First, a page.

Global cross-asset market action is really stretching one’s inventory of analogies, states Jay Pelosky of TPW Advisory.
We have already employed the two steps forward, one step back analogy, so now we are going to use the traffic in foggy weather one. It came to me when I was biking to work (big NYC City Bike fan) the other morning and as usual, I looked up to the Empire State Bldg. as I rode up Broadway (yes, I know, going against traffic—what else is new).
Some days it is a beautiful sight; the early morning sun strikes the top of the spire; other times, low-hanging clouds scud across the tip. This particular morning it was as if the Emp (as I affectionally call it) did not even exist—it was completely shrouded in fog.
Recent market action suggests that the fog analogy can be extended to how folks drive in foggy conditions—they slow down, speed up, stop and go, move to the middle lane or right lane on the highway, and follow other cars but give plenty of room because of the risk of chain reaction crash that one reads about every spring.
That seems to be where we are in the markets—slow down, speed up defines Dec and Jan. Here in February, the view ahead seems obscured by swirling mist and fog and so folks have slowed down and dialed back their enthusiasm as the bull-bear sentiment indicators suggest. Bonds have sold off and are now down for the year while commodities have been weak including oil and natural gas as well as Dr. Copper who had a fender bender this week.
Stocks have given back a fair amount of their gains, especially in the US—importantly when one reads thru the cross-asset action one notes that Non-US equity has held up even as the rate back up has led the USD to rally back towards the 105 DXY level. We have long held that the USD is the key to our view of non-US equity and Commodity OP vs US equity and USTs.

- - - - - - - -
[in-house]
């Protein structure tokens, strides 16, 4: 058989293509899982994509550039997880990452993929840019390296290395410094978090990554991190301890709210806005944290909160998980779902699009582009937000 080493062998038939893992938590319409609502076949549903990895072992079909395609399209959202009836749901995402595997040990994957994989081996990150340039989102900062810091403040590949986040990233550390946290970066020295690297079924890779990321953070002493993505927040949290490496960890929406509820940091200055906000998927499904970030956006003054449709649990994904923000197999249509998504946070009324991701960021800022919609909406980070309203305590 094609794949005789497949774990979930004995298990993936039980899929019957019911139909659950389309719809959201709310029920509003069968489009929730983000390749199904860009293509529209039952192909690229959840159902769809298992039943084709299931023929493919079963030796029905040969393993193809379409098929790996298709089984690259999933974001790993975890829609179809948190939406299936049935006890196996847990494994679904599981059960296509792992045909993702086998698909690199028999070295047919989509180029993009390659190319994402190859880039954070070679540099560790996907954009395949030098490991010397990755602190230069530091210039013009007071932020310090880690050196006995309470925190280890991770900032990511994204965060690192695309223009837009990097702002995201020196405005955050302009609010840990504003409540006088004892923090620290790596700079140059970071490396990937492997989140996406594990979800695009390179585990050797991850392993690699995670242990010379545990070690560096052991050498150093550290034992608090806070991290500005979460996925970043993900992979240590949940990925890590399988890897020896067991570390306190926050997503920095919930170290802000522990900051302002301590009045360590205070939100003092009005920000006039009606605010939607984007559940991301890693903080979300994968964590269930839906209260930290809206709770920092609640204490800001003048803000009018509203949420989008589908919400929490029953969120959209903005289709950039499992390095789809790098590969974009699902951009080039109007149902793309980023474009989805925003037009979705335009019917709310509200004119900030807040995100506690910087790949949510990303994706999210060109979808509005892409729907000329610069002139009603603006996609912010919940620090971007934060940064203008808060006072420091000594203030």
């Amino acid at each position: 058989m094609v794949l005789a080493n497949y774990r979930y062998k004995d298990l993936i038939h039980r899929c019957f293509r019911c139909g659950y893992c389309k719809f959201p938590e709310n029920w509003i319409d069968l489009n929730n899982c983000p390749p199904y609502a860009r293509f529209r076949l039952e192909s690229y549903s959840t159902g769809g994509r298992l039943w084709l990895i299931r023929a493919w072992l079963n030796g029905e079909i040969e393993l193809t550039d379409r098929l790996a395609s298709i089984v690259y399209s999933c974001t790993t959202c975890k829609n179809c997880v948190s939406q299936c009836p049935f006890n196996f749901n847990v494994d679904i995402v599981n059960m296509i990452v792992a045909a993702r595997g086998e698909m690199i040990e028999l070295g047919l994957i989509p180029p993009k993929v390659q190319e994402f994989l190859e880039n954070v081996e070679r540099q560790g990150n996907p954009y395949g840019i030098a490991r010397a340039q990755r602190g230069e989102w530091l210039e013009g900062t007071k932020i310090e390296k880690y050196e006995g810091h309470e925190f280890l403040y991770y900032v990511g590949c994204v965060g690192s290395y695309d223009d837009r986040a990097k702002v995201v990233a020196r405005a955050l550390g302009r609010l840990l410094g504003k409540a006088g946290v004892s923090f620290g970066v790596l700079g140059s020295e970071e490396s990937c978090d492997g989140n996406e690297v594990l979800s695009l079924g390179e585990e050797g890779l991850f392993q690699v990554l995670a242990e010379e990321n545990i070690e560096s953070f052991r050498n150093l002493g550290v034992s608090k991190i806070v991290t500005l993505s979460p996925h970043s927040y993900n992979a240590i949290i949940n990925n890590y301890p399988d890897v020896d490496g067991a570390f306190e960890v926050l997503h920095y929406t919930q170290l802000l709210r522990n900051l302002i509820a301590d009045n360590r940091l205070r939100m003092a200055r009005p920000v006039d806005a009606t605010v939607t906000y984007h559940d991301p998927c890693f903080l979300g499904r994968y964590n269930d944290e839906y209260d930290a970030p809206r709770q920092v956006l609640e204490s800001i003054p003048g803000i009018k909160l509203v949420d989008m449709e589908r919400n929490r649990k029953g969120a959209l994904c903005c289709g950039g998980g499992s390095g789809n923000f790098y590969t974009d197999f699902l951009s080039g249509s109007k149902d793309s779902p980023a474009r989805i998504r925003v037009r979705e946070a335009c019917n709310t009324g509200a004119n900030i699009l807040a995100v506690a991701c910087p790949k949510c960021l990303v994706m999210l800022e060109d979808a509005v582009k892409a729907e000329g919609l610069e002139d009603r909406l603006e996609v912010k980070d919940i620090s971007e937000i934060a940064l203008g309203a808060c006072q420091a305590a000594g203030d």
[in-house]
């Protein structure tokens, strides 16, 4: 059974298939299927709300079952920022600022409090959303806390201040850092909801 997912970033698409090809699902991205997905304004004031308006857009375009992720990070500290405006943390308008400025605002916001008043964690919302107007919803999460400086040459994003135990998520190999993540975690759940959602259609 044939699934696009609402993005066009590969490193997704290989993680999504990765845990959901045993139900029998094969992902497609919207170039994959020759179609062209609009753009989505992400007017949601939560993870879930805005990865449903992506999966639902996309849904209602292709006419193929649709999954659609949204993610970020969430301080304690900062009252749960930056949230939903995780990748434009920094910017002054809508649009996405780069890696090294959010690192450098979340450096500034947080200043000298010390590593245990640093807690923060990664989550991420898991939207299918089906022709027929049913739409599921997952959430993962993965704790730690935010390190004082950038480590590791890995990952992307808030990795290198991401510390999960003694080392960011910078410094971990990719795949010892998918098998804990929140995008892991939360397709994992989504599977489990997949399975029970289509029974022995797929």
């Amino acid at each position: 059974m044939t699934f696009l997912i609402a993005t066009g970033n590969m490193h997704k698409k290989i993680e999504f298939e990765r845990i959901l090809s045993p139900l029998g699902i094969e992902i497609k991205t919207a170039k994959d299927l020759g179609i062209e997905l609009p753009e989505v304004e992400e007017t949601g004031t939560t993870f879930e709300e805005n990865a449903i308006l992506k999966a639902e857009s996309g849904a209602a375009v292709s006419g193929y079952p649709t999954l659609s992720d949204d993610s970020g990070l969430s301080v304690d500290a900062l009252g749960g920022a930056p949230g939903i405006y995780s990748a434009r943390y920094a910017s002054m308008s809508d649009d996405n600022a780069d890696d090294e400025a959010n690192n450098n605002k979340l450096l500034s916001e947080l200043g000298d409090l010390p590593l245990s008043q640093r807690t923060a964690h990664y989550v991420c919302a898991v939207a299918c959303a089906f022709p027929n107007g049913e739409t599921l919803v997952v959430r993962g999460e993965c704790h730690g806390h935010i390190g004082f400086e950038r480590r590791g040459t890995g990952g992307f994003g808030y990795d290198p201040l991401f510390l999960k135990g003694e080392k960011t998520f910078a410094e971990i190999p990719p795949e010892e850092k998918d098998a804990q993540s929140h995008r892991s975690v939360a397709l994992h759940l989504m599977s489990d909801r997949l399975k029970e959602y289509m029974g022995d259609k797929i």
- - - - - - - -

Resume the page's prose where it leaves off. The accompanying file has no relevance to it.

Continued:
One of our favorite technical analysts, John Kolovos of MRA Advisers, has highlighted the 106 DXY level as key to a potential shift back towards USD strength which would be a headwind for non-US assets, especially EM debt and equity, as well as Commodities. We are watching these levels together with sustained non-US equity OP carefully.
US fixed income has sold off pretty aggressively with rates backing up 50-60 bps across the curve over the past month. Many FI instruments are approaching oversold conditions driven by stronger-than-expected data points around the turn of the year. Markets have already discounted the strong January jobs report, retail sales, slightly stronger-than-expected CPI print, and now today’s stronger-than-expected PCE and consumer spending data. A lot of bad news is in the price.
Talk about foggy conditions: many (Bloomberg consensus) continue to worry about the US recession in Q2-3 though bonds seem to have priced that out for now; others worry about an overheating economy and the Fed needs to raise FFR to 6%.
Here at TPW Advisory we remain on the Middle Path view we first laid out last summer—neither recession nor overheating but rather an environment where inflation continues to decline (one month does not a trend make) driven by falling goods prices in 1H 2023 as y/y comps look good vs the start of the Russian invasion one year ago today.